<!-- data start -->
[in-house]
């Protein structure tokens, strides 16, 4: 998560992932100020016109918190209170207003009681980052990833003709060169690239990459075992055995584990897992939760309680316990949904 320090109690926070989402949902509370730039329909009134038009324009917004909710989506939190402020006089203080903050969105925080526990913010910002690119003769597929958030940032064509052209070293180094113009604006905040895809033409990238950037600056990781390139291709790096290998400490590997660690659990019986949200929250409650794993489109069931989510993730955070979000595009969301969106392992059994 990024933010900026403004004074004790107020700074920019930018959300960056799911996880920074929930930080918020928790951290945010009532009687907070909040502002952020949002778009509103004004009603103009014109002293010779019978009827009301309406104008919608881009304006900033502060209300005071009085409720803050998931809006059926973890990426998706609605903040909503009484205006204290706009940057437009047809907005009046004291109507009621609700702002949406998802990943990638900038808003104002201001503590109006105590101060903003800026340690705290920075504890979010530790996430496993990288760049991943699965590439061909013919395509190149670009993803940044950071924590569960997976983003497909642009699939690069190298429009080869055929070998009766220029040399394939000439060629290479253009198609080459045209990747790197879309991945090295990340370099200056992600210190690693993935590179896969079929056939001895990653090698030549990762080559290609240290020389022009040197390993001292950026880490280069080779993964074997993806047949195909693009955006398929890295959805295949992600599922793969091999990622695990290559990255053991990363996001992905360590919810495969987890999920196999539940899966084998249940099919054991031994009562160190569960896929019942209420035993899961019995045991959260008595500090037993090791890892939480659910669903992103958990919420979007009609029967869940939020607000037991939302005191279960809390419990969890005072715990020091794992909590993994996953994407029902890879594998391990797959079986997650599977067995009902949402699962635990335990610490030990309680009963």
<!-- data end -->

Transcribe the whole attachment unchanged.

[in-house]
């Protein structure tokens, strides 16, 4: 998560992932100020016109918190209170207003009681980052990833003709060169690239990459075992055995584990897992939760309680316990949904 320090109690926070989402949902509370730039329909009134038009324009917004909710989506939190402020006089203080903050969105925080526990913010910002690119003769597929958030940032064509052209070293180094113009604006905040895809033409990238950037600056990781390139291709790096290998400490590997660690659990019986949200929250409650794993489109069931989510993730955070979000595009969301969106392992059994 990024933010900026403004004074004790107020700074920019930018959300960056799911996880920074929930930080918020928790951290945010009532009687907070909040502002952020949002778009509103004004009603103009014109002293010779019978009827009301309406104008919608881009304006900033502060209300005071009085409720803050998931809006059926973890990426998706609605903040909503009484205006204290706009940057437009047809907005009046004291109507009621609700702002949406998802990943990638900038808003104002201001503590109006105590101060903003800026340690705290920075504890979010530790996430496993990288760049991943699965590439061909013919395509190149670009993803940044950071924590569960997976983003497909642009699939690069190298429009080869055929070998009766220029040399394939000439060629290479253009198609080459045209990747790197879309991945090295990340370099200056992600210190690693993935590179896969079929056939001895990653090698030549990762080559290609240290020389022009040197390993001292950026880490280069080779993964074997993806047949195909693009955006398929890295959805295949992600599922793969091999990622695990290559990255053991990363996001992905360590919810495969987890999920196999539940899966084998249940099919054991031994009562160190569960896929019942209420035993899961019995045991959260008595500090037993090791890892939480659910669903992103958990919420979007009609029967869940939020607000037991939302005191279960809390419990969890005072715990020091794992909590993994996953994407029902890879594998391990797959079986997650599977067995009902949402699962635990335990610490030990309680009963």